So, your parents have sent you a friend request on Facebook? Should you friend them back or should you pretend you didn’t see it? Or maybe it’s better to go out to them and have a “conversation” on the online ethics? A lot of weird things must be running through your head the moment you see a friend request from your parent. Still, panicking won’t help, and you should better calm down and think the cons and pros of having your mom or dad (or both) as Facebook friends.
In truth, it all depends on how much information you post on Facebook and how much you want your parents to know about you. If you live a party life and get drunk once in a while, you probably don’t want your folks to see your posts. This is especially true if you have an uncontrollable urge to update your Facebook page every time you’ve had too much booze. In this case, friending your parents is not the best solution. They aren’t just ready for this.
On the other hand, they might be ready enough to see whatever status updates you might have. They might have prepared themselves to just about anything and accept the fact that you’re not their little boy/girl anymore. Make sure that they don’t start to comment on your drunken status, or even worse — on your new relationship. You know, it’s rather bad when parents stumble upon something inappropriate about you, but it’s even worse when they begin comment attacks, especially when there are other relatives involved.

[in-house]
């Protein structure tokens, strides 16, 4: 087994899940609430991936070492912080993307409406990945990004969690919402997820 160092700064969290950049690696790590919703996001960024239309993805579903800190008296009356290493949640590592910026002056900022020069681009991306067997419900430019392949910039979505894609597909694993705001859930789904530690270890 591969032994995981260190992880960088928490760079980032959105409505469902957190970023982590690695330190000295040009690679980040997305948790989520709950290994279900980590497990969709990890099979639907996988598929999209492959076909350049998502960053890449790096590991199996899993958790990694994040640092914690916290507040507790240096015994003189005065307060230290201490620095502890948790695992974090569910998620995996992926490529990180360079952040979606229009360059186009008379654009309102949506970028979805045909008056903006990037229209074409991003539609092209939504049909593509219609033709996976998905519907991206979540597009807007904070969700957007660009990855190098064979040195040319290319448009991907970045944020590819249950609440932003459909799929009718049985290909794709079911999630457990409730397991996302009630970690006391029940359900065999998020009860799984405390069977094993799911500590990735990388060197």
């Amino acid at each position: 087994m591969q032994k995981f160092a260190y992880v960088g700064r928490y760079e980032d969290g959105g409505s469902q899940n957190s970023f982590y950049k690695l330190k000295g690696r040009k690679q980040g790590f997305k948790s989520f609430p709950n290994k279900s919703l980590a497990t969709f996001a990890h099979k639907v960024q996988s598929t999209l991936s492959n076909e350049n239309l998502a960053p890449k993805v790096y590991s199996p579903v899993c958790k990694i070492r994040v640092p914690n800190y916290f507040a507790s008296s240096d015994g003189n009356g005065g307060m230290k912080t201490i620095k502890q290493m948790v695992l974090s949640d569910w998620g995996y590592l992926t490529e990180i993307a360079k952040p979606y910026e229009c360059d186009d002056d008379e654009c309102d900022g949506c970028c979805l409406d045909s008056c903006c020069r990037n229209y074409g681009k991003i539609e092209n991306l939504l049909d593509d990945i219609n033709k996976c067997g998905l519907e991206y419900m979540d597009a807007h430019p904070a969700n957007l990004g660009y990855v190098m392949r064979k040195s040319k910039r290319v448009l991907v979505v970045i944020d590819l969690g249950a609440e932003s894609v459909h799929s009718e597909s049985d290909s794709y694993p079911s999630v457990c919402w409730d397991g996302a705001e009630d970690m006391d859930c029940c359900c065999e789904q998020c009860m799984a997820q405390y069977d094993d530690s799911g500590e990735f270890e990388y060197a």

You must remember that Facebook allows displaying information to certain groups of people. If your parents friend you, you might want to have a talk with them and learn why they did it. If you see that it’s important for them to maintain online contact with you via a popular social network, then why not add them back? Be sure to change the default settings, so that your posts are visible to a selected group of people, excluding your parents. You might need this in case you drunk-post and forget to specify the audience.
In general, it is a good gesture to friend your parents back. Think of how you will make them feel included in your social circle (even if it’s only on the Internet) and accepted. They will be more in peace with you away from them (if you live separately) and less intrusive in your life. There is even evidence to confirm the latter. The good thing is that friending your parents on Facebook will serve as a stimulus for you “to behave” online, be discreet about your everyday activities, and value your own privacy more.
There is nothing horrible in friending your parents on Facebook. If you have sensitive information on your account, you can make sure your parents don’t see it through the available tools. When you friend your parents, be sure to set some rules on commenting, posting on your Timeline, and sending requests to your friends. Once you’ve had this conversation, prepare yourself at least for likes under all your posts that your parents will see.